I used to be terrible at answering email.  These days I maintain inbox zero.[1]

For a long time, I didn’t like answering emails unless I had a solution.  I loved writing the email that showed how smart and efficient I was.  The problem was fixed already!

It never failed to impress.

Except, of course, not everything can be fixed immediately.

Instead, emails would sit in my inbox for a day or two, gnawing at my conscience while I got the problem taken care of.  Because it doubled as a todo list, both my todo list and my inbox were disaster zones.  And since new email kept coming in, things would eventually get lost in the shuffle.

Then, a couple of years ago, I had the pleasure of working with a really good communicator.  He explained that the biggest thing to do right is business communications is expectation management.  It’s more important to tell people you heard them than it is to respond with an immediate solution.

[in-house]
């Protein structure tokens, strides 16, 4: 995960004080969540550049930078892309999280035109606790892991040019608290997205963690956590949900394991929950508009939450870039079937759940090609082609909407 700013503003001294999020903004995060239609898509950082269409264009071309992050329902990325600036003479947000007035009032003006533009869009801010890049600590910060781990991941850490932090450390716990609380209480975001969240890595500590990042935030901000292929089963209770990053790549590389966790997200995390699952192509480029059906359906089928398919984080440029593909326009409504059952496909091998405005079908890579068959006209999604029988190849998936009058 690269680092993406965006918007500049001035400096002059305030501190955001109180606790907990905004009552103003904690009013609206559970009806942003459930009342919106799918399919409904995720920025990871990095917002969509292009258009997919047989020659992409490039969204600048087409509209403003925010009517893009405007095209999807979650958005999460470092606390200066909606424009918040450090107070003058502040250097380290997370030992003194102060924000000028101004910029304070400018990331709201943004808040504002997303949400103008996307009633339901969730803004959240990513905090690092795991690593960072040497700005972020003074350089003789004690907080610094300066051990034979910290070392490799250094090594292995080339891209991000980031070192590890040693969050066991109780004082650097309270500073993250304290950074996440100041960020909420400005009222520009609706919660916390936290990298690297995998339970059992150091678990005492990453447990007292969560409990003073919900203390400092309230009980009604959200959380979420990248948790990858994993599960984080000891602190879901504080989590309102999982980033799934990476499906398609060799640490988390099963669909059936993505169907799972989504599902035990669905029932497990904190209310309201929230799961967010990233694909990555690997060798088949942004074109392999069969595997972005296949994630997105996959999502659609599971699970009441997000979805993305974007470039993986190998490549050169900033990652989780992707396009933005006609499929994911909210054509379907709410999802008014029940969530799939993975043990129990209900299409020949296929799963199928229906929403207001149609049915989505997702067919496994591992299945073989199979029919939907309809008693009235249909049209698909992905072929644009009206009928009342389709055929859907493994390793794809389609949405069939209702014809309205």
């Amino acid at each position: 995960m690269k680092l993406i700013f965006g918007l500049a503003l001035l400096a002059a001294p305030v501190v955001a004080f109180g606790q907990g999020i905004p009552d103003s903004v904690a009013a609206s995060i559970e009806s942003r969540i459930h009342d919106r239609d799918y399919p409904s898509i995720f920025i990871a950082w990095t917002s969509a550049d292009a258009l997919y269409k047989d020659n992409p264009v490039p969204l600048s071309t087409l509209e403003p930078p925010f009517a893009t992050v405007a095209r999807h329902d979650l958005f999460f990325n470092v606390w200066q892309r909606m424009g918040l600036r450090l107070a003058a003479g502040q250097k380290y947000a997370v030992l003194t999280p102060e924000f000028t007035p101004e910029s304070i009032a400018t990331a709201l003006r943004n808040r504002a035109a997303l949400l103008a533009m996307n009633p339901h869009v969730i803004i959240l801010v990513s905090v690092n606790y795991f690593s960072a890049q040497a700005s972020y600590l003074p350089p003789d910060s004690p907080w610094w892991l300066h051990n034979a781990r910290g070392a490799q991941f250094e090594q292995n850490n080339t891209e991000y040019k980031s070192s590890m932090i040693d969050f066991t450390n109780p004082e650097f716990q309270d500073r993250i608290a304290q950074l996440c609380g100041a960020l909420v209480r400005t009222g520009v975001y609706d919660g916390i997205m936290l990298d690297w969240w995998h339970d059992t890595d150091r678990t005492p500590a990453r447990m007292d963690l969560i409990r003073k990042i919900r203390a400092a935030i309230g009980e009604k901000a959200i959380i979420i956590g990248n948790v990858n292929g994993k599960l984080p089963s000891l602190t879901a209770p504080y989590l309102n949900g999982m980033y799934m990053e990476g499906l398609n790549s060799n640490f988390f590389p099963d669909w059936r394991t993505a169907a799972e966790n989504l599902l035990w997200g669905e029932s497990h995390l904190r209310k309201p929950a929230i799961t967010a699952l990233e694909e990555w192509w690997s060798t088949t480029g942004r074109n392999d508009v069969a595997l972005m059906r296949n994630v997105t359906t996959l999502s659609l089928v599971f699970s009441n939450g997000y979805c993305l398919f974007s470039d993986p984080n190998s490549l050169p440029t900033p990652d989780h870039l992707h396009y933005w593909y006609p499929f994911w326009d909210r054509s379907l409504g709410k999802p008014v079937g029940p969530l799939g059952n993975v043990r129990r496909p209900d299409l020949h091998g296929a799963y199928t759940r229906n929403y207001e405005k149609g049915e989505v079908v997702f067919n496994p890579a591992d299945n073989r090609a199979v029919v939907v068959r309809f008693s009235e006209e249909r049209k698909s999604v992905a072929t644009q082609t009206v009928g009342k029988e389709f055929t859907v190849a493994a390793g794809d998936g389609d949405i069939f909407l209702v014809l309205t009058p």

The good business guys know how to set expectations.  “I’ll get back to you with an update by Monday”, or even just a good old “Thanks for the heads up, we’ll put it on the list!”

Disentangling my todo list from my email was helpful.  Getting over my ego and responding with the expectation instead of the fix was a revelation.

Now my rule is that I just have to set the expectation and put the item on my todo list immediately.  Each new email is a ticket in the bug tracker rather than a crisis that has to be handled now.

It’s been good for my customers, my reputation, and my sanity.

[1] Or at least unread zero.  I’ve never seen the point of moving everything to a different folder if ‘read’ == ‘taken care of’.